I heard from the music school that a new student had signed up, so as usual, I called him to find out what level he was at, what he wanted, what his email was so I could send him a link to register with Music Teachers Helper.
It became clear soon into my phone call that this new student was hesitating at the music school’s requirement that he sign up for 4 lessons to get started.
“I think I only want one or two to get started,” he said.
I told him that it was a good idea to give it a few lessons to get started and see how it worked, though of course if it didn’t seem a good fit, it was fine to drop out.
“I think really I only want one lesson,” he said.
I said, well, we can get started with some basics in the first lesson, but the second lesson is where I see what he took in, how he did, and where to take it from there.
I admit it. I want everyone to be happy; even me! This fall I took a few surveys to help me better understand what behaviors and circumstances promote happy students, happy parents and happy teachers.
It is much easier for me to know which behaviors in my clients make me happy as a teacher. Some of these things are important enough to be included in a policy statement—a place where clear communication can set healthy boundaries and solve problems before they happen.
Here is what I included in my registration packets this fall: Keep Happy Teacher
be willing to try new things, and new ways of doing old things
listen to directions and follow them at home
read your assignment notes over at home each week
enjoy the songs you are learning
have a respectful attitude
practice faithfully, and record it in your assignment book
smile a lot
tell the teacher frequently that you love piano lessons
always bring all your books to your lesson
participate in studio activities
take good care of borrowed books and return them on time
offer your child support, incentives and encouragement at home
set aside practice space and time in your child’s schedule
say uplifting things about piano lessons in front of your child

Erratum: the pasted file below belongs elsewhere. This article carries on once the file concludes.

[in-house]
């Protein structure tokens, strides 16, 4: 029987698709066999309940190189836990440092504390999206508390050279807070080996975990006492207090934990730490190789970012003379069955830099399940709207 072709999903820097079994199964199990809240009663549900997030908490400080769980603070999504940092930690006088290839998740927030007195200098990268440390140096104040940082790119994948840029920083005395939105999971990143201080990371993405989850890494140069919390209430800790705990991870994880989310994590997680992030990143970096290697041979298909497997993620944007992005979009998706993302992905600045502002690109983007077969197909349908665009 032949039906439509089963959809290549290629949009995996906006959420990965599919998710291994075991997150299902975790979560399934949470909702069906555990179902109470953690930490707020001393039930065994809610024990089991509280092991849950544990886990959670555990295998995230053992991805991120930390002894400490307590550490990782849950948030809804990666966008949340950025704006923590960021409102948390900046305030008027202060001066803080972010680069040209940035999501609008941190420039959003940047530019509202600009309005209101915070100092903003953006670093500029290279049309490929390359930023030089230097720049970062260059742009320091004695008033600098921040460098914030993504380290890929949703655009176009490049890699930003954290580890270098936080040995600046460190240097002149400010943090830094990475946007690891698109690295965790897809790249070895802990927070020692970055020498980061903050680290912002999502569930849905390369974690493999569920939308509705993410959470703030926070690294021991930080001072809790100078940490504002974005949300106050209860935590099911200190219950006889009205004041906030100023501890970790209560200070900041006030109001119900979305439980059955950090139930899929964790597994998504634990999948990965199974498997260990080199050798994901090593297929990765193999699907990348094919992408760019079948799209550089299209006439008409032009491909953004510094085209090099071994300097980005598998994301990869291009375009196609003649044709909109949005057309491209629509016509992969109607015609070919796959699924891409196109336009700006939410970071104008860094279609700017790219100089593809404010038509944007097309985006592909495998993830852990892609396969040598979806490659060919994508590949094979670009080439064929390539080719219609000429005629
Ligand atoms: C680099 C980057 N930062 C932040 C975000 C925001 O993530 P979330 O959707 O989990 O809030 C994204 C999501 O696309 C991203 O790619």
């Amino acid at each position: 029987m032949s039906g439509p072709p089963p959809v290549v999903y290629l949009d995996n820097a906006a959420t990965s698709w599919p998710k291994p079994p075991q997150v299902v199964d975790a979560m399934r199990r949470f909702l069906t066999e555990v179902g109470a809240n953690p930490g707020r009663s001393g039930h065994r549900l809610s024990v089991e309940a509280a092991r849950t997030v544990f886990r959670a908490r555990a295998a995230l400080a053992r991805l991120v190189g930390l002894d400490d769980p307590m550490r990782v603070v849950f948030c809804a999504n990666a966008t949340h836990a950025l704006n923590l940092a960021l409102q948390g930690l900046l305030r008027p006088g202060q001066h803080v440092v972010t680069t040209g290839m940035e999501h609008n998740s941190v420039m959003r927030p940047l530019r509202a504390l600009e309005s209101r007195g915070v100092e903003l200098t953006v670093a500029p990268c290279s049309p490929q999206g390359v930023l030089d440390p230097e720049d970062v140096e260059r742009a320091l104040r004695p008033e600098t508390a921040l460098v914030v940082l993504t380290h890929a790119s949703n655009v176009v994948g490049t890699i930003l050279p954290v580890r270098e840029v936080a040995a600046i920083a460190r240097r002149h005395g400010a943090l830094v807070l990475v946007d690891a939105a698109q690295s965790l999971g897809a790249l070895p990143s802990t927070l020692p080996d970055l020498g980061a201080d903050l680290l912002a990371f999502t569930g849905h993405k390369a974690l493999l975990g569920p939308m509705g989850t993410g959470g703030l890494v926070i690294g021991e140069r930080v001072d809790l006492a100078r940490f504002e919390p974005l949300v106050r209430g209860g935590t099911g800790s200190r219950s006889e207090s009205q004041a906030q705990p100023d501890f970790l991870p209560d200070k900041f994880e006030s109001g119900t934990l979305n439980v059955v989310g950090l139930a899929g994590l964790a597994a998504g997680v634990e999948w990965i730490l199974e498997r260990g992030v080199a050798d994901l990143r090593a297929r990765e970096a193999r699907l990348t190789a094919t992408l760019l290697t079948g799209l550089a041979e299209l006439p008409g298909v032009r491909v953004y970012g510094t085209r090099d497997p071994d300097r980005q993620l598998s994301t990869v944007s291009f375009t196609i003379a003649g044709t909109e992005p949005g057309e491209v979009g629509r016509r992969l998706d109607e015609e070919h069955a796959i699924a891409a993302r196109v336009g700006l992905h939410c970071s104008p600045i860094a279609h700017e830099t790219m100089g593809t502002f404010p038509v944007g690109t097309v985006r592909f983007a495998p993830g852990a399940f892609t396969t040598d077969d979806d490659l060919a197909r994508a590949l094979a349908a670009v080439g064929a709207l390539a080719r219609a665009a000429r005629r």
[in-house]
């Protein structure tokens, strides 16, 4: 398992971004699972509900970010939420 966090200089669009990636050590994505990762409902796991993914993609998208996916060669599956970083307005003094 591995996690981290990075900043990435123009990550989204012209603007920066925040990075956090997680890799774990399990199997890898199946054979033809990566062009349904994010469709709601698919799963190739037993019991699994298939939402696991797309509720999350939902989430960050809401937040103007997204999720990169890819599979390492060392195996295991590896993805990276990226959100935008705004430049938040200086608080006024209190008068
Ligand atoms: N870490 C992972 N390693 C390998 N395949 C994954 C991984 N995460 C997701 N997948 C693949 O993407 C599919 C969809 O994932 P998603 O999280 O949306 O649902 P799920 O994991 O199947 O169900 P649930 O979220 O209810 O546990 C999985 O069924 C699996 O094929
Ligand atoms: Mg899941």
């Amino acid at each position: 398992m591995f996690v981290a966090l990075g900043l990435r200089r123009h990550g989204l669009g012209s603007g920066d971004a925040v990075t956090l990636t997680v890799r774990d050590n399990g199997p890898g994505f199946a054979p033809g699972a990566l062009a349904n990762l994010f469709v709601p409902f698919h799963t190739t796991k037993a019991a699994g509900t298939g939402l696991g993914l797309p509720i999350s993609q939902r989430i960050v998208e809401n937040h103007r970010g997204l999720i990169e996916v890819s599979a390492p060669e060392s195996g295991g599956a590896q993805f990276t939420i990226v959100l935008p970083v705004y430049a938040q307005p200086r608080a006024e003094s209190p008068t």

provide an adequate instrument on which to practice
keep your expectations high, but fairly close to reality
help your child participate in studio activities and recitals
respond to studio emails in a timely manner
rarely cancel lessons, and call ahead on those rare occasions
drop off and pick children up on time
pay your tuition on time each month, without a reminder
call me when you have a concern or problem so we can resolve it
remember that I thrive on appreciation, and your kids thrive on praise
That covers my side of things, but what about the students’ or parents’ perspectives? For the last few weeks I have been surveying students and parents from my studio, as well as parents with other teachers in my local association, about what makes them happy with a piano teacher. Below is my compilation of the student and parent responses.
I expected certain things to be high on the parents’ list: keep tuition rates low, limit the number of outside activities, high tech studio, make sure we get our perfect time slot, be flexible with sport schedules, vacations and illnesses, have a location close to school or home, have lots of degrees, certifications and professional performance experience.
I was wrong. Not one of these items was mentioned. Read on to find out what wasRead more…
Student workbook and assignment book to coordinate with game board.
It is so exciting to start a new school year. I usually take August off to give myself time to get ready for a new direction in the fall. In my never-ending attempt to keep kids engaged in the study of piano and music, I create a different theme and activity set each year. This year my theme is World Music, and I’d like to share with you how I have put this to work.
Game pieces to move around the board; little superheros.
Game board. Students move a space for each day of practice.
As the basis for my activities I chose to use an assignment book and game board from Keys to Imagination, created by Michelle Sisler. (http://www.keystoimagination.com/) There are several themes available, and I am using “Where in the World is Mr. Arpeggio” to coordinate with my world music theme. Each student gets a